Chasing the ‘Lonelies’

I’ve never been prone to loneliness.  Partial credit is awarded to me being an introvert, while I’ve also enjoyed my own imagination, my own company, and my own ‘quiet’ since I was a child.

I’ve never been one to get bored easily.  There’s always something to read, something to ponder, a great film to watch, some menial chore that needs to be done… Even my love of going to the gym is something that doesn’t require me to be social, as I zone out to my music and just get lost in the rhythmic motion of cardio.

In a room full of people, it’s often easy to be completely alone.  And sometimes, this is awesome.  It can feel satisfying and empowering, to not ‘need’ to interact, but to be content observing, absorbing, and accomplishing.

Here’s the truth, though – the painful truth.  This is also a very, very easy way to keep myself hidden from the world.

While I enjoy being alone, I also use this as an excuse not to venture out into ‘life,’ other than when I have to.  Going to work, walking my dog, running errands, exercising – the things we do every day that are essential.

When I’m not engaged in the daily necessities, I tend to retreat into solitude.  I have valid reasons – I’m tired, I’m stressed, I need alone time to recharge, I want to be with my dog, I want to devote time to my creative outlet, i.e. writing…

The excuses are numerous, and that’s exactly what they are.  Excuses.

It’s safe in my cocoon.  It’s familiar, and I truly do need quiet solitude to replenish my energy sources.

But, as is the truth with most everything in life, there’s a vital balance to be found.

While I appreciate my intelligence, and my ability to be comfortable in my own company, my thoughts can grow rather dark.  When these thoughts are all I’m hearing, my head can be a dangerous, self-destructive place to be.

I can easily get lost in that darkness… The fear and the hopelessness that accompany the darkness can become overwhelming.

I recognize this, yet I literally need to be bluntly forced to snap out of the cycle.

‘Tis an annoying attribute of mine.


I recently had two out-of-town guests staying with me for a few days.  My friend Jacqie, my grade school classmate from back home in Maryland, came with her girlfriend, Christin.  They’re both gifted photographers, and they were doing a Seattle-to-San Diego tour, both to work and to explore.

I was thrilled to have the company, and even more excited that it was these two women in particular.  I’ve written about Jacqie before:

This was the first time I’ve seen her since her brave leap into personal freedom and self-acceptance – and it was amazing.  Her vibrancy, her beauty, her inner light shining through so brightly, I could almost reach out and brush it with my fingertips.

I’d also been looking forward to seeing Christin for months – I already knew I loved her, I just needed to meet her in person.  What a life-force of a human being.  Confidence, perseverance, compassion, and generosity embodied.

Anyway… My point being – for a few days, I had people around me who made me feel less alone.  I had people who made my apartment feel like a home, who laughed and loved on my dog, who cooked, washed dishes, filled my fridge with groceries and who REFUSED to let me pay for anything while they were here.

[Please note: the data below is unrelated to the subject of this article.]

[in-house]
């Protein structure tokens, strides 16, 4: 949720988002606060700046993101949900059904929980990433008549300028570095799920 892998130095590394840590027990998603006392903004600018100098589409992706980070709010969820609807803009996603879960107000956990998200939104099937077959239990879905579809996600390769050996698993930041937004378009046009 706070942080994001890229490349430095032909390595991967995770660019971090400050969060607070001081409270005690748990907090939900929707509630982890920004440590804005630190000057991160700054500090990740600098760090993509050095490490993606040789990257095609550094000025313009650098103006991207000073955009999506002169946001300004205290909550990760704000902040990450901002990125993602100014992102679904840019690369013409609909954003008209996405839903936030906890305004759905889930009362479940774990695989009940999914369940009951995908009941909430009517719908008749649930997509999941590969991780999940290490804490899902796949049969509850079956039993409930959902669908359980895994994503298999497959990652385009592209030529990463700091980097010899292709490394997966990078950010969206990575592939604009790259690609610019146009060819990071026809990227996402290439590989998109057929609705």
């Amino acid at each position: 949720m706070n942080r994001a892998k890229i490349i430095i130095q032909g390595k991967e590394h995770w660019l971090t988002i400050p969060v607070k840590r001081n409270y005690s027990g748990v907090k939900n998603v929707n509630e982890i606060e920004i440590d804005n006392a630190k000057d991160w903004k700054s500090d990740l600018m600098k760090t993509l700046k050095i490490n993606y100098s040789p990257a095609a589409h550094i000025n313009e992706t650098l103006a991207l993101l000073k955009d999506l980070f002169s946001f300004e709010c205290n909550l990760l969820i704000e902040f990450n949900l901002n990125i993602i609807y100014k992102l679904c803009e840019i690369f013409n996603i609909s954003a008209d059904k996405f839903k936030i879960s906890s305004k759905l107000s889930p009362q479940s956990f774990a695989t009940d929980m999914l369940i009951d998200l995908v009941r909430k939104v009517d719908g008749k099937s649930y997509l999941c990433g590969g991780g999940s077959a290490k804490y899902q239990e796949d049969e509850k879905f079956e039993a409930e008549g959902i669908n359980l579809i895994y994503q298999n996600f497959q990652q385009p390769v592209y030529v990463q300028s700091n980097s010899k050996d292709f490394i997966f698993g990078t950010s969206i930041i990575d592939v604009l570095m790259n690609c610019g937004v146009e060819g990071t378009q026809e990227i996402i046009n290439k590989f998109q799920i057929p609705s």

We stayed up late drinking wine and laughing, talking about life – both the good and the bad that come with being human.

They asked me some tough questions too… About life, about where I am and how I feel.  I was gently forced to acknowledge a difficult personal truth, and I’m grateful to both of them for making the light bulb click.

It’s extremely hard for me to admit this, but I’m realizing that right now – at 33 years old – I’m the loneliest I’ve ever been.  Part of me is angry at myself for being ‘weak enough’ to feel lonely – if I were stronger, more secure, more independent – I would not be prone to loneliness.  I’d be wholly at ease with the fact that not everyone finds companionship in this world, and it simply may not be part of my journey – and I MUST accept this.

At least that’s what I tell myself.  Yet another way to self-impose unrealistic expectations, and be harder on myself than I’d ever be on anyone else.

Here’s what I need to embrace –

It’s okay to for me to feel lonely.  It’s okay for me to recognize that even introverts are social beings who need companionship.  It is okay for me to crave that companionship, and it’s okay for me to say that I don’t want to be alone forever.

I don’t want to be alone forever.

This doesn’t mean I’m going to assume that every man I’m drawn to (who likewise shows interest in me) is my soul mate, nor will I project my future hopes on anyone without solid reasons for doing so.

No.  It simply means that I know what I want, and I know what I don’t want.  And, I don’t have the time or patience for the latter.

Yes, I’m a Hot Mess.  A dark and twisty mess.  A messy, messy, messiest mess of the messes.

I’m also a catch.  (It’s excruciating to say, and I cringe doing so… But dammit, I am a catch.)

I struggle with believing it, I’m prone to self-doubt, and I have days when I literally can’t get out of my pajamas or do anything even remotely social.

But I’m also real.  I’m here, I matter, and I’m worthy.

I think part of being human is occasionally chasing the ‘lonelies’…  I need to accept that this doesn’t make me weak, nor does it diminish my independence or my inner-strength.  It’s just my soul recognizing – while I’m whole exactly as I am – I also long for more.

And I’m allowed to long for more.  I think that feeling these longings, and sitting with them… Sometimes even embracing them – it’s all part of the painful, beautiful, messy journey we call life.


Yes… I wish you were here.



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